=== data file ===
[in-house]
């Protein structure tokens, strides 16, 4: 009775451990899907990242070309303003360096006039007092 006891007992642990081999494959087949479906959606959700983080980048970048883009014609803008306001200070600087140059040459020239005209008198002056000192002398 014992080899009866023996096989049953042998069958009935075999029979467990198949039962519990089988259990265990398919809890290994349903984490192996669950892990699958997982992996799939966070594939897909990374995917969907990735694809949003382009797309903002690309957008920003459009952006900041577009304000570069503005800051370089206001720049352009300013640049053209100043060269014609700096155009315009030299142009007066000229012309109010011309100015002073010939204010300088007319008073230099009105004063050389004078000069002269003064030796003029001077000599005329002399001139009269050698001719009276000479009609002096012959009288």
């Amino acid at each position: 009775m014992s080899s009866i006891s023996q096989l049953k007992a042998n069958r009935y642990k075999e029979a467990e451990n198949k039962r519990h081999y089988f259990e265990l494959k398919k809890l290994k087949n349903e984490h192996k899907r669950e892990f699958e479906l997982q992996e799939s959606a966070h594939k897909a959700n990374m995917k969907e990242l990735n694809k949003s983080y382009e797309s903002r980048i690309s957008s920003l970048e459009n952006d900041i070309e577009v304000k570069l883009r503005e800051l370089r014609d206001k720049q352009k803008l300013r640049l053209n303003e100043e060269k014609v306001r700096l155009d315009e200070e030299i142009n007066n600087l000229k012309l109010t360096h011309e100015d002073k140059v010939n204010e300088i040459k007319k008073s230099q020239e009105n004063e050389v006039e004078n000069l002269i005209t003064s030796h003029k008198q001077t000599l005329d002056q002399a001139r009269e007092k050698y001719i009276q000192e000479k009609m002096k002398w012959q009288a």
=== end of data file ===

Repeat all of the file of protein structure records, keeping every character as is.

[in-house]
């Protein structure tokens, strides 16, 4: 009775451990899907990242070309303003360096006039007092 006891007992642990081999494959087949479906959606959700983080980048970048883009014609803008306001200070600087140059040459020239005209008198002056000192002398 014992080899009866023996096989049953042998069958009935075999029979467990198949039962519990089988259990265990398919809890290994349903984490192996669950892990699958997982992996799939966070594939897909990374995917969907990735694809949003382009797309903002690309957008920003459009952006900041577009304000570069503005800051370089206001720049352009300013640049053209100043060269014609700096155009315009030299142009007066000229012309109010011309100015002073010939204010300088007319008073230099009105004063050389004078000069002269003064030796003029001077000599005329002399001139009269050698001719009276000479009609002096012959009288």
């Amino acid at each position: 009775m014992s080899s009866i006891s023996q096989l049953k007992a042998n069958r009935y642990k075999e029979a467990e451990n198949k039962r519990h081999y089988f259990e265990l494959k398919k809890l290994k087949n349903e984490h192996k899907r669950e892990f699958e479906l997982q992996e799939s959606a966070h594939k897909a959700n990374m995917k969907e990242l990735n694809k949003s983080y382009e797309s903002r980048i690309s957008s920003l970048e459009n952006d900041i070309e577009v304000k570069l883009r503005e800051l370089r014609d206001k720049q352009k803008l300013r640049l053209n303003e100043e060269k014609v306001r700096l155009d315009e200070e030299i142009n007066n600087l000229k012309l109010t360096h011309e100015d002073k140059v010939n204010e300088i040459k007319k008073s230099q020239e009105n004063e050389v006039e004078n000069l002269i005209t003064s030796h003029k008198q001077t000599l005329d002056q002399a001139r009269e007092k050698y001719i009276q000192e000479k009609m002096k002398w012959q009288a």